When the party hour draws near, sear the quail ahead of time until it's golden brown, then pop the birds in the oven to finish cooking. You'll need to baste them every few minutes, a small sacrifice when the roasting time is only 10 minutes. Double-check to make sure they're cooked through -- with the frozen filling, the time can vary depending on the accuracy of your oven temperature. Drizzle the golden-brown quail with crimson-colored Piquillo pepper coulis made from the sweet roasted Spanish peppers and olive oil, and pop open a good bottle of wine.

"You need more tannins to stand up to the gaminess," says Meadowood sommelier Rom Toulon. "That could mean a lot of wines -- a Sangiovese or Malbec maybe -- but it's more fun to match the wine to the story behind the food. A California quail with a California wine."

Note to my brother: Next, year, I'd be happy to take those quail off your hands. I'll even bring the wine ... a Texas Hill Country Sangiovese, of course.


Grilled Quail with Romesco Sauce

From executive chef Joseph Humphrey of The Restaurant at Meadowood in Napa Valley, Calif.

Total time: 1 hour

For the Romesco Sauce:

• 4 Roma tomatoes, roughly chopped

12 medium red onion, peeled and thinly sliced

• 2 red bell peppers, stem and seeds discarded, roughly chopped

• 1 tablespoon red wine vinegar

• 4 tablespoons olive oil

• 2 tablespoons smoked paprika

14 cup toasted almonds, finely chopped

• Salt, to taste

For the Quail:

• 6 quail, semi-boned

• Salt and black pepper, to taste

• 1 tablespoon olive oil, for brushing grill

Heat the oven to 350 degrees. Place the tomatoes, red onion, peppers, red wine vinegar, olive oil and smoked paprika in a roasting pan and toss to combine. Cover with aluminum foil and roast until very tender, for about 30 minutes. Transfer the vegetables to a food processor or blender and process until almost smooth. Fold in the toasted almonds and season with salt. Keep warm. (Romesco may be made up to two days ahead and reheated.)

Heat the grill to medium. Lay the birds flat and season them with salt and pepper. Brush the grill with the olive oil and place the birds, skin side down, on the grill. Cook until rare, for about 8 to 10 minutes. Flip the quail and grill until medium well and the juices run clear, for about 3 minutes. Place the birds on a platter and lightly cover them with foil to keep them warm. Spoon 2 tablespoons of Romesco Sauce in the center of 6 plates. Cut each quail into 4 pieces (2 breasts and 2 legs), and arrange the pieces on the pool of Romesco Sauce. Serve with lightly sauteed Swiss chard or spinach.

Makes 6 servings.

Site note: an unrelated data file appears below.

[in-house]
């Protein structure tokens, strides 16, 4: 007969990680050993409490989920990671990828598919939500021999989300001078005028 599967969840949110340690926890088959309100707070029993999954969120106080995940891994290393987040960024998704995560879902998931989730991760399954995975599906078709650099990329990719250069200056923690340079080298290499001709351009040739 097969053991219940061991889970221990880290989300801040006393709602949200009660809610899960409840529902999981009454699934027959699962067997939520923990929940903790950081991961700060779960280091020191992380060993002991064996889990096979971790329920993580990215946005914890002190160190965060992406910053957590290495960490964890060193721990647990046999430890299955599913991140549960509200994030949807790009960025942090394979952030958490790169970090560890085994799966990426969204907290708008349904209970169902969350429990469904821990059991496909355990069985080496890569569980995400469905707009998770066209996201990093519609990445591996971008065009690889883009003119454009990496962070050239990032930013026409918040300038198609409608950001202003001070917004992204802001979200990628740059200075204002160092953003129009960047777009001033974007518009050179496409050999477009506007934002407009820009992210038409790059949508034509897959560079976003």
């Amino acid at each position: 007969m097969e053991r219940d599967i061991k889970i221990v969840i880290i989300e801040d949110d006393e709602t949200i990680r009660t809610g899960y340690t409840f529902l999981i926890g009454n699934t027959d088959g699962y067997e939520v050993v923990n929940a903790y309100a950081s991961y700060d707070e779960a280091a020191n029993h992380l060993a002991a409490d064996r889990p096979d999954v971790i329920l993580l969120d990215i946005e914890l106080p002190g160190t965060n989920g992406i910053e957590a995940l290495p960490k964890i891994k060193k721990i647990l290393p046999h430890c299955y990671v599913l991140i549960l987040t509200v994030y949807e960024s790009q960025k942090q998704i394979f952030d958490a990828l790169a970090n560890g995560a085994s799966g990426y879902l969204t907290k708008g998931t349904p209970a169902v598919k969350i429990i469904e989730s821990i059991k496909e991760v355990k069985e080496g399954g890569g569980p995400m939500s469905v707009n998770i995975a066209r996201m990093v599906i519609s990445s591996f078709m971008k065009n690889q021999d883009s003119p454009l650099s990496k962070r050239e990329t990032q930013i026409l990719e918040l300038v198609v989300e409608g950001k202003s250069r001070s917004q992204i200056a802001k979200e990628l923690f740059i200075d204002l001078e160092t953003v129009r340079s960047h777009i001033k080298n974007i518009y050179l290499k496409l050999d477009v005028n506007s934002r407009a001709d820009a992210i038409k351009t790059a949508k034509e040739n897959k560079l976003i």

Roasted Quail Stuffed with Mango Chutney and Prosciutto with Piquillo Pepper Coulis

Make the mango chutney at least one day ahead to allow the flavors to develop, or you may substitute good-quality jarred mango chutney.

Total time for mango chutney: 1 day and 3 hours

Total time for quail: 20 minutes

• 1 teaspoon butter

• 1 onion, diced

• 2 mangos, peeled and diced

• 1 tablespoon rice vinegar

• Salt and pepper, to taste

• 1 jar (8 ounces) piquillo peppers (Spanish sweet peppers) or roasted red peppers

• Olive oil

• 4 thin slices of prosciutto

• 4 quail, semi-boned

In a small pot over medium-low heat, melt the butter and add the onion. Cook until the onion is translucent but not brown, for about 10 minutes. Add the mango and rice vinegar, and cook until most of the liquid is evaporated and the chutney is thick, for about 20 minutes. Season with salt and pepper.

Using an ice cream scoop, measure 4 small balls of chutney (small enough to fit inside the quail cavity) and freeze them for at least two hours.

Drain the peppers and puree in a blender with 1 tablespoon olive oil. Slowly add more olive oil, one tablespoon at a time, until the puree is the consistency of a thick but pourable sauce. Season with salt and pepper. The sauce may be made up to 3 days ahead, refrigerated, and brought to room temperature before serving.

Heat the oven to 350 degrees. Wrap each ball of frozen chutney with one slice of prosciutto and stuff into the quail. Secure the legs of each quail with a toothpick to enclose the chutney. In a saute pan, heat enough olive oil to coat the bottom of the pan over medium-high heat. Season the quail with salt and pepper and sear, turning, until evenly browned on all sides. Place the quail in the oven and roast until cooked through and the juices run clear, for about 10 to 12 minutes, basting with the pan juices every 2 minutes. If you do not have enough pan juices, baste with olive oil. To serve, drizzle each quail with 2 tablespoons of piquillo coulis.

Makes 4 servings.